You know that sinking feeling you get when you receive your usual Christmas gift card from that kind relative, and suddenly realise that you haven't spent the gift card from last year. You check last year's gift card and, sure enough, it's just passed its expiry date. Perhaps you will be able to sweet talk your friendly retailer into honouring the card, but you know not to get your hopes too high. In future, national laws to introduce a three-year minimum expiry period might help you settle into your Christmas pudding.
Why do we need new gift card laws?
In the words of the Assistant Treasurer:
"Gift card terms and conditions vary widely, making it hard for consumers to understand their rights and obligations. Consumers are often frustrated and experience financial loss from expired cards.
There is currently no uniform regulation for minimum expiry periods and post-supply fees, with different rules applying across jurisdictions. The inconsistencies have created uncertainty for consumers and a regulatory burden for businesses…
Three years has generally been considered a reasonable period of time for consumers to use gift cards and simultaneously provides businesses with sufficient certainty to manage their liabilities."
What are the proposed laws?
The Treasury Laws Amendment (Gift Cards) Bill 2018 was introduced into the House of Representatives on 20 September 2018. This Bill aims to introduce a national regime for the regulation of gift cards. The proposed requirements include:
- introducing a minimum three-year expiry period for gift cards (adopting the minimum standard which came into effect earlier this year in New South Wales);
- requiring the gift card expiry date to be prominently displayed on the card; and
- prohibiting the payment of post-supply fees, such as inactivity and "balance-checking" fees.
The proposed three-year minimum period means that businesses will need to ensure that any gift cards are redeemable for at least three years from the date the gift card is supplied. Businesses can provide a longer expiry period if they wish, and there are a number of high profile businesses which now offer gift cards that have no expiry date.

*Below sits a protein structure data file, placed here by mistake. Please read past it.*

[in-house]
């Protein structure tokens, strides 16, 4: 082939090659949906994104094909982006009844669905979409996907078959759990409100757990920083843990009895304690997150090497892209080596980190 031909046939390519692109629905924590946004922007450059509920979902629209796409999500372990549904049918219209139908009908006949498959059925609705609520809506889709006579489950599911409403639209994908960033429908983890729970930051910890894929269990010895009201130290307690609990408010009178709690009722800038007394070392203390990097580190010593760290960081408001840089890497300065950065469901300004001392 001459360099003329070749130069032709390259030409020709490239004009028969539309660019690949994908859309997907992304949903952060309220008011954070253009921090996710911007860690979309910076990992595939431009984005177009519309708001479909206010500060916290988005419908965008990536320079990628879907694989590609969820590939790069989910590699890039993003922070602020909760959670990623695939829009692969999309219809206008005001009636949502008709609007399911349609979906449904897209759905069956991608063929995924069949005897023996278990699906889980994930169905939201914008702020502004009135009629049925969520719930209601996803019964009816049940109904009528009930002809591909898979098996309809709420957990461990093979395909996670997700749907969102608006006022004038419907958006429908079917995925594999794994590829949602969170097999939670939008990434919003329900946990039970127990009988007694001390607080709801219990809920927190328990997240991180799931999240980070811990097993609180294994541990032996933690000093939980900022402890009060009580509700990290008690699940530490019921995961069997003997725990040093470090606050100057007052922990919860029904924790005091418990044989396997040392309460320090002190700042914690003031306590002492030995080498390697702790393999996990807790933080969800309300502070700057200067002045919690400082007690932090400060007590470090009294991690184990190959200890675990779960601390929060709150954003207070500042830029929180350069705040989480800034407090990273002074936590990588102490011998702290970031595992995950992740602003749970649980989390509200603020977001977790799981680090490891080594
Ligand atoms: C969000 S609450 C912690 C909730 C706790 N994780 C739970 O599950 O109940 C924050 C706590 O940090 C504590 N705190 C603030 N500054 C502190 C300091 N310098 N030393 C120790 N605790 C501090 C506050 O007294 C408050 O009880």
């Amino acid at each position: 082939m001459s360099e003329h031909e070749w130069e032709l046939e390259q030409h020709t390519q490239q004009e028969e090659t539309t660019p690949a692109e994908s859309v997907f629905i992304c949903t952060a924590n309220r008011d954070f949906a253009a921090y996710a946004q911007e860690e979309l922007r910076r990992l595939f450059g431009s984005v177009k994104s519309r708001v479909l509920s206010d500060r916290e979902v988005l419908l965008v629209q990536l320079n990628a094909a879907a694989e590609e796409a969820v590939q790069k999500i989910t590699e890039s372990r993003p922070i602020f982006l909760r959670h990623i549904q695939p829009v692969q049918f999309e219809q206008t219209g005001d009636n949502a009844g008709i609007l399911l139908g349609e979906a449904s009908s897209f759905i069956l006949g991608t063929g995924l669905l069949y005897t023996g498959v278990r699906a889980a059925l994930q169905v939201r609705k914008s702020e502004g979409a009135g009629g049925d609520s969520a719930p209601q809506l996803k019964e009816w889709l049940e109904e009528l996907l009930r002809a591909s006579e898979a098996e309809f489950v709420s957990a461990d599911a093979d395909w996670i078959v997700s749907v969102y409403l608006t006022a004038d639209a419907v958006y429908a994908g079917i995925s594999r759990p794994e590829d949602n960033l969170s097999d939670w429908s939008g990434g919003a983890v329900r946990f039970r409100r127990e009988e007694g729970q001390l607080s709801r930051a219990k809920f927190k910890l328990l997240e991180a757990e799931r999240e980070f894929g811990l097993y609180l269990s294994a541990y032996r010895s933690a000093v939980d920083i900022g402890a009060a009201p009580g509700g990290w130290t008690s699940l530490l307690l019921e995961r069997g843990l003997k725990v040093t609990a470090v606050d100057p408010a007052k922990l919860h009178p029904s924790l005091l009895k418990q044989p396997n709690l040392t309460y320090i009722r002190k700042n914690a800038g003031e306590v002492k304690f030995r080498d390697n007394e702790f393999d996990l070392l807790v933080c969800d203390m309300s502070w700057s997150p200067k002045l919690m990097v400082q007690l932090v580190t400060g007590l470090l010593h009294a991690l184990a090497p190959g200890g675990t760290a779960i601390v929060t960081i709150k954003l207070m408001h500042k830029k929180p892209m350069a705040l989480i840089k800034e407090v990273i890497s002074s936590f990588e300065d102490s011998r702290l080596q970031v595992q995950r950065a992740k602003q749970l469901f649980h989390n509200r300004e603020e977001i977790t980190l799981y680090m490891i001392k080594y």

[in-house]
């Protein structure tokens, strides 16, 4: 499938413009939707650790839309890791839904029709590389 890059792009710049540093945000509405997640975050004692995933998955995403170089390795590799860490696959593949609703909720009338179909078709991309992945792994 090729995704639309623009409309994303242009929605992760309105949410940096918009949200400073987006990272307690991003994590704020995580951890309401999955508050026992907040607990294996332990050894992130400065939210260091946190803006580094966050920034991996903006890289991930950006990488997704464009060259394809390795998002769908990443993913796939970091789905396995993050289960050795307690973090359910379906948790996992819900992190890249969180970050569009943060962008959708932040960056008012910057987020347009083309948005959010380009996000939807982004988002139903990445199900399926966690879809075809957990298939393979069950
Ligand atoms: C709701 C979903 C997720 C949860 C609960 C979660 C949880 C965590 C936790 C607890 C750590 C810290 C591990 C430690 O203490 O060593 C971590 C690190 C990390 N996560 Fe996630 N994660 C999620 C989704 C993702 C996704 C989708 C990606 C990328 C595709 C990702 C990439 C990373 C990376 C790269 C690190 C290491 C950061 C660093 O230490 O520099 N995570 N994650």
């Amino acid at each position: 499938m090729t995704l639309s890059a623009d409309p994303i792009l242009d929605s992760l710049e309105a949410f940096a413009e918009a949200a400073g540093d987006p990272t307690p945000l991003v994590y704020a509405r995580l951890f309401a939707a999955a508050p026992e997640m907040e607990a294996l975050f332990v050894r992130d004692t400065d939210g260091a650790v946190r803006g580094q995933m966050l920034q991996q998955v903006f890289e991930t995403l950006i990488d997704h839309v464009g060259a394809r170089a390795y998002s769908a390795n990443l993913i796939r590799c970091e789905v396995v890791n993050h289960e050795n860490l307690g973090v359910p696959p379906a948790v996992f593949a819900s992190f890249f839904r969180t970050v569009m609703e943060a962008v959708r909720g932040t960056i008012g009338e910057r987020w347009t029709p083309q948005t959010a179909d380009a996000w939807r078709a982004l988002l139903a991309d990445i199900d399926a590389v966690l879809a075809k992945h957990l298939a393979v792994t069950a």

Businesses will be required to display the month and year of the expiry date on the gift card (or, alternatively, state that the gift card "does not expire" or has "no expiry date"). Providing the expiry date on a separate document will not be sufficient; it must be prominently displayed on the gift card itself.
Businesses will be prohibited from charging certain fees after a gift card has been supplied (eg. balance-checking fees). It is proposed that Regulations will be made which will specify a list of fees that can be charged.
What will the proposed penalties be?
If the new laws are enacted, there will be a maximum penalty of $30,000 for companies and $6,000 for individuals.
The proposed Bill also includes a regulation-making power which would provide certain exemptions. It is expected that these will be similar to the NSW legislation which provides exemptions for:
- cards or vouchers supplied as part of customer loyalty programs;
- cards supplied in substitution for returned goods;
- some types of prepaid cards or vouchers; and
- debit cards, credit cards and prepaid travel cards supplied by financial institutions.
What does this mean for businesses and consumers?
If the proposed legislation is enacted, the new laws will apply to gift cards sold on or after 1 November 2019 (just in time for the Christmas peak period).
Businesses should monitor the progress of the new laws and start thinking about reviewing the terms and conditions of their gift cards. Consumers can hopefully look forward to spending their gift cards for longer, rather than discovering too late that the card has expired!